What is an Opening Balance Sheet?

Opening Balance Sheet

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Opening Balance Sheet

An opening balance sheet is the financial statement of a business at the start of a new accounting period. It includes the balances of assets, liabilities, and equity from the end of the previous accounting period, which then become the opening balances for the new period.

If a company is newly established, the opening balance sheet would include the initial capital contributed by the owners or shareholders, as well as any initial assets and liabilities of the company. For an existing company, the opening balance sheet for the current period would be identical to the closing balance sheet of the previous period.

The opening balance sheet is important because it serves as a “snapshot” of a company’s financial position at the start of a period. It provides the starting point from which the company can track its financial performance, measure changes in assets and liabilities, and assess its overall financial health.

Components of a typical balance sheet include:

All of these elements must balance according to the fundamental accounting equation: Assets = Liabilities + Equity.

Example of an Opening Balance Sheet

Let’s imagine we have a new company, ABC Startup. The owners have invested $200,000 in exchange for shares in the company, and they’ve also secured a loan from the bank for another $100,000. They’ve used part of this money to lease an office and to purchase office equipment, such as computers and furniture.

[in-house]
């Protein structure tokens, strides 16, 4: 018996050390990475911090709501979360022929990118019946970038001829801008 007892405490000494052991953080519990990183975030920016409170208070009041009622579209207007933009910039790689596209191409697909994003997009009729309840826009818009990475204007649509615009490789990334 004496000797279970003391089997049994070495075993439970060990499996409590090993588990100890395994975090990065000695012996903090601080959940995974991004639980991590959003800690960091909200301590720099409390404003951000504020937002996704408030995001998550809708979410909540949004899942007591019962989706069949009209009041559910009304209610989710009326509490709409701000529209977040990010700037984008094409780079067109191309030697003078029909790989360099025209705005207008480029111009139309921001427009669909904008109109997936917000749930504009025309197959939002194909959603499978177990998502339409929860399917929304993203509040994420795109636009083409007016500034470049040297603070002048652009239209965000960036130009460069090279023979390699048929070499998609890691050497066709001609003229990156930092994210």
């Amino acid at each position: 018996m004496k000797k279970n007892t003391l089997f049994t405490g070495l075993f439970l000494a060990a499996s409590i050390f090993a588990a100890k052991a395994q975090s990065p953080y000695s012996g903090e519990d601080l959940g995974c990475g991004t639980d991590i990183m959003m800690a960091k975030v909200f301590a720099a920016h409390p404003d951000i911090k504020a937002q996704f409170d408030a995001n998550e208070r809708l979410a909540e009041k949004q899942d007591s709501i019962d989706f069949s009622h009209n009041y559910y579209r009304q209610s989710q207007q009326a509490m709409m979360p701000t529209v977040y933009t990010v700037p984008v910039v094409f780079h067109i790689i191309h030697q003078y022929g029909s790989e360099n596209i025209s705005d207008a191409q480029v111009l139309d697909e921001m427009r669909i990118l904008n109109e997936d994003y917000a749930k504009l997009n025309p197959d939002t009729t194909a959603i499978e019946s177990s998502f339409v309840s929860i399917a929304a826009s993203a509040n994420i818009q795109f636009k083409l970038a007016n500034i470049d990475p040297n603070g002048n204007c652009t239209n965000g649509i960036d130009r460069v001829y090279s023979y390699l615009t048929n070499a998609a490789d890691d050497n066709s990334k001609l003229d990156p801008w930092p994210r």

Here’s how ABC Startup’s opening balance sheet might look:


  • Cash: $250,000
  • Office Equipment: $50,000
  • Total Assets: $300,000


  • Bank Loan: $100,000
  • Total Liabilities: $100,000


  • Owners’ Equity: $200,000
  • Total Equity: $200,000

The total assets ($300,000) equal the total of liabilities and equity ($100,000 + $200,000). This balance sheet provides a snapshot of the company’s financial position at the very beginning of its operation.

Going forward, ABC Startup would update its balance sheet regularly (typically at the end of every month, quarter, or year). The closing balance sheet at the end of one period would become the opening balance sheet for the next period. Each balance sheet would reflect the changes in the company’s assets, liabilities, and equity over the period.

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